In a first, Taiwan shoots down Chinese civilian-operated drone over outlying island

The civilian-operated drone flew into restricted waters nearShiyu at noon on Thursday, and troops based on the island shot it down after it failed to heed warnings, according to the island’s defence ministry

FPJ Web DeskUpdated: Thursday, September 01, 2022, 02:18 PM IST
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Taiwan's President Tsai Ing-wen watches soldiers operate equipment during a visit to a naval station on Penghu, an archipelago of several dozen islands off Taiwan's western coast on Tuesday, August 30 | AP

Taiwan's military on Thursday said that it had shot down for the first time an unidentified civilian drone that entered its airspace near an islet off the Chinese coast on Thursday, after the government vowed to take tough new measures to deal with an increase in such intrusions.

The civilian-operated drone flew into restricted waters nearShiyu at noon on Thursday, and troops based on the island shot it down after it failed to heed warnings, according to the island’s defence ministry.

It was the first time Taiwanese forces have shot down a drone over territory controlled by Taipei.

On Wednesday, the defence ministry said it had opened fire on three civilian drones flying over three different locations above the Quemoy archipelago, also known as Kinmen, which includes Shiyu.

Mayor General Chang Jung-shun, a spokesman for the Kinmen Defence Command, said the drone flew over from the mainland city of Xiamen, which is just 4km (2.5 miles) away.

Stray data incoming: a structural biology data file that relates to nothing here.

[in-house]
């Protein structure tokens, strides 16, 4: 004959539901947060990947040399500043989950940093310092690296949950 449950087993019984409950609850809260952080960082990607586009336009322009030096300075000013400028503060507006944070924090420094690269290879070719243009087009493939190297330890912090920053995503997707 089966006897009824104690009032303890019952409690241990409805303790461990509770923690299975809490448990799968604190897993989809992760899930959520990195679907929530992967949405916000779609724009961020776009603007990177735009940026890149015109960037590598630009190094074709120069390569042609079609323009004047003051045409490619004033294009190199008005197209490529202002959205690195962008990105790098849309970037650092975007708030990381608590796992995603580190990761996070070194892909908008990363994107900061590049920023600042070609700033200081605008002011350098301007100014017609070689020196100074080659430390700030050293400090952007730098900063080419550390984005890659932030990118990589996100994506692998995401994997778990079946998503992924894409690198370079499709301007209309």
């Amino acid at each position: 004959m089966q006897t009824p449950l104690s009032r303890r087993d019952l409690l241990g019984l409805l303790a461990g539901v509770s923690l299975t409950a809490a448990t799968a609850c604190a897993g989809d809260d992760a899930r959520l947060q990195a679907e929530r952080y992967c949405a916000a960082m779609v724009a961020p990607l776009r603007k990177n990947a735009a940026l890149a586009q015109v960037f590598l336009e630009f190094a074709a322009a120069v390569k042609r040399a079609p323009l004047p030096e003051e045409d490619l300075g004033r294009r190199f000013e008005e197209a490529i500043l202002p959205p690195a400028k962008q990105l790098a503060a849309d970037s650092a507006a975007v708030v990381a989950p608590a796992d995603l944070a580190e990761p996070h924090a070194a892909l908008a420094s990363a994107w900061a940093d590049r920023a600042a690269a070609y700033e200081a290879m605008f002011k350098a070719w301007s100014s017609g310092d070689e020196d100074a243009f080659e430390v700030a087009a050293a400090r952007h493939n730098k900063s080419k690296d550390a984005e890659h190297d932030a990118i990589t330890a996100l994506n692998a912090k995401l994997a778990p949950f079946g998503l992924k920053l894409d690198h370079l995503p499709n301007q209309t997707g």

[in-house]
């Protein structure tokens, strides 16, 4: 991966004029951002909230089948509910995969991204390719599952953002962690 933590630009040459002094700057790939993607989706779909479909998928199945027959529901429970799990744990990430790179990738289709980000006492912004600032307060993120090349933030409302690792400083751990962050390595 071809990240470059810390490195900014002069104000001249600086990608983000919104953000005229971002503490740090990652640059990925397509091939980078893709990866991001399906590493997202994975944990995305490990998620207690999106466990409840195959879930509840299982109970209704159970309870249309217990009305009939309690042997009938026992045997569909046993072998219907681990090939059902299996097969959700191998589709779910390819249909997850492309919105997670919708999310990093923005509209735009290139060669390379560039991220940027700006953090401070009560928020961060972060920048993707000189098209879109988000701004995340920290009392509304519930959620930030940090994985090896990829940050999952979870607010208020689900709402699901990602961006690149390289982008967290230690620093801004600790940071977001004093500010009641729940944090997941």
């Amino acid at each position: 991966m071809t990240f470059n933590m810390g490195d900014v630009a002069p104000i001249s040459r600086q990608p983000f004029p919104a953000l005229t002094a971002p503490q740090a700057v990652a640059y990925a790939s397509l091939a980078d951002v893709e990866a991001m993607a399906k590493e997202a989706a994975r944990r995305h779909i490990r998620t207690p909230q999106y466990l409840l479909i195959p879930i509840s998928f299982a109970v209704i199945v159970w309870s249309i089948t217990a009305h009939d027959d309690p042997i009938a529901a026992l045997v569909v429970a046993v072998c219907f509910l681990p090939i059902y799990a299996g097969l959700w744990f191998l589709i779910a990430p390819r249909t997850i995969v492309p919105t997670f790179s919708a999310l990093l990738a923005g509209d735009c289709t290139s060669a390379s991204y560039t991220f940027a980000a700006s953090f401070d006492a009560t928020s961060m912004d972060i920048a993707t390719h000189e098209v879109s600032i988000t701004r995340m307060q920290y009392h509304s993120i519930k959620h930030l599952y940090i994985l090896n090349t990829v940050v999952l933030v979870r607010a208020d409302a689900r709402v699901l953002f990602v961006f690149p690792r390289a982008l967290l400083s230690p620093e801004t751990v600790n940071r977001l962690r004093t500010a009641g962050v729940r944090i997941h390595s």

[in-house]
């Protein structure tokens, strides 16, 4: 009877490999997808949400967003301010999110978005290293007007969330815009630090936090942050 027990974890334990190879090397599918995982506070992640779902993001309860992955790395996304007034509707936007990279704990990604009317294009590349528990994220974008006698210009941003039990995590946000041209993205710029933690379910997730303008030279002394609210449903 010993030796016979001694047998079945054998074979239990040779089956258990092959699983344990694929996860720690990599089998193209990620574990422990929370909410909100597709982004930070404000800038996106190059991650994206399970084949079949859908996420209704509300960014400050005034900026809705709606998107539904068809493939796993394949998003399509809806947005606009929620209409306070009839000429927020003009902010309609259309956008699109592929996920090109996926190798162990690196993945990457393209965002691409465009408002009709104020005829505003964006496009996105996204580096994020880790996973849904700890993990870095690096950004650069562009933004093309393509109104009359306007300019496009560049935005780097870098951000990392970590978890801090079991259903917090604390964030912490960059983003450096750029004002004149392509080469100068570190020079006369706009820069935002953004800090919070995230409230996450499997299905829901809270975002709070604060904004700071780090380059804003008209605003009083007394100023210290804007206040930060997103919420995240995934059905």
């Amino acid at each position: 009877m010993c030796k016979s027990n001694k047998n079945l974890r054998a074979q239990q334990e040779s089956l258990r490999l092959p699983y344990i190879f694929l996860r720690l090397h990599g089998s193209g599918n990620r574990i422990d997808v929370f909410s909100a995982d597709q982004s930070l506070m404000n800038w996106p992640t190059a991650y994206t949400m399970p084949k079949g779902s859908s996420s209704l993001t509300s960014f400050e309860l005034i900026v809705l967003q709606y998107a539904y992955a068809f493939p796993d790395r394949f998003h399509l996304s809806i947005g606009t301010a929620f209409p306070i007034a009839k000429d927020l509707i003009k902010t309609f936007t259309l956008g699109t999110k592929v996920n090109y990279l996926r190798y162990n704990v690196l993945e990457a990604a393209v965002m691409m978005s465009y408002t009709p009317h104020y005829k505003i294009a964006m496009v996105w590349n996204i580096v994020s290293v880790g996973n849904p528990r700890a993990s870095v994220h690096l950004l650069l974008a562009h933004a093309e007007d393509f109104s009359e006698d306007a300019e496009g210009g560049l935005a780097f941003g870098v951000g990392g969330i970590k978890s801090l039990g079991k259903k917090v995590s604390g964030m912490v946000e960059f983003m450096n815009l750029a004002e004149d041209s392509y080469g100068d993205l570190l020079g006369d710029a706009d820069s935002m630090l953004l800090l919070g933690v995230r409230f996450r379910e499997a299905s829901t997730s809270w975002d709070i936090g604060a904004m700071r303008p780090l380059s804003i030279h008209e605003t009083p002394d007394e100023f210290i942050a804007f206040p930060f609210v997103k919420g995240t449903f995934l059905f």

“As soon as we spotted the unidentified drone, we followed the standard operation procedures by warning it off before shooting it down after it failed to leave the area soonest,” Chang said.

He said the drone had not flown all the way over Shiyu and was still within restricted waters when it was taken down. “We will continue to step up monitoring and reamin on guard to maintain security in our garrisoned areas,” he added.

China claims Taiwan as its own territory and its recent actions have been viewed as a rehearsal of a possible blockade or invasion. China’s drills brought strong condemnation from Taiwan’s chief ally, the US, along with fellow regional democracies such as Australia and Japan. Some of China’s missiles early in August fell into nearby Japan’s exclusive economic zone.

Taiwan maintains control over a range of islands in the Kinmen and Matsu groups in the Taiwan Strait, a relic of the effort by Chiang Kai-shek’s Nationalists to maintain a foothold on the mainland after being driven out by Mao Zedong’s Communists amid civil war in 1949.

Taiwan’s Defense Ministry said China’s actions failed to intimidate the island’s 23 million people, saying they had only hardened support for the armed forces and the status quo of de-facto independence.

Officials said anti-drone defenses were being strengthened, part of a 12.9% increase in the Defense Ministry’s annual budget next year. The government is planning to spend an additional 47.5 billion New Taiwan dollars ($1.6 billion), for a total of 415.1 billion NTD ($13.8 billion) for the year.

(with inputs from agencies)

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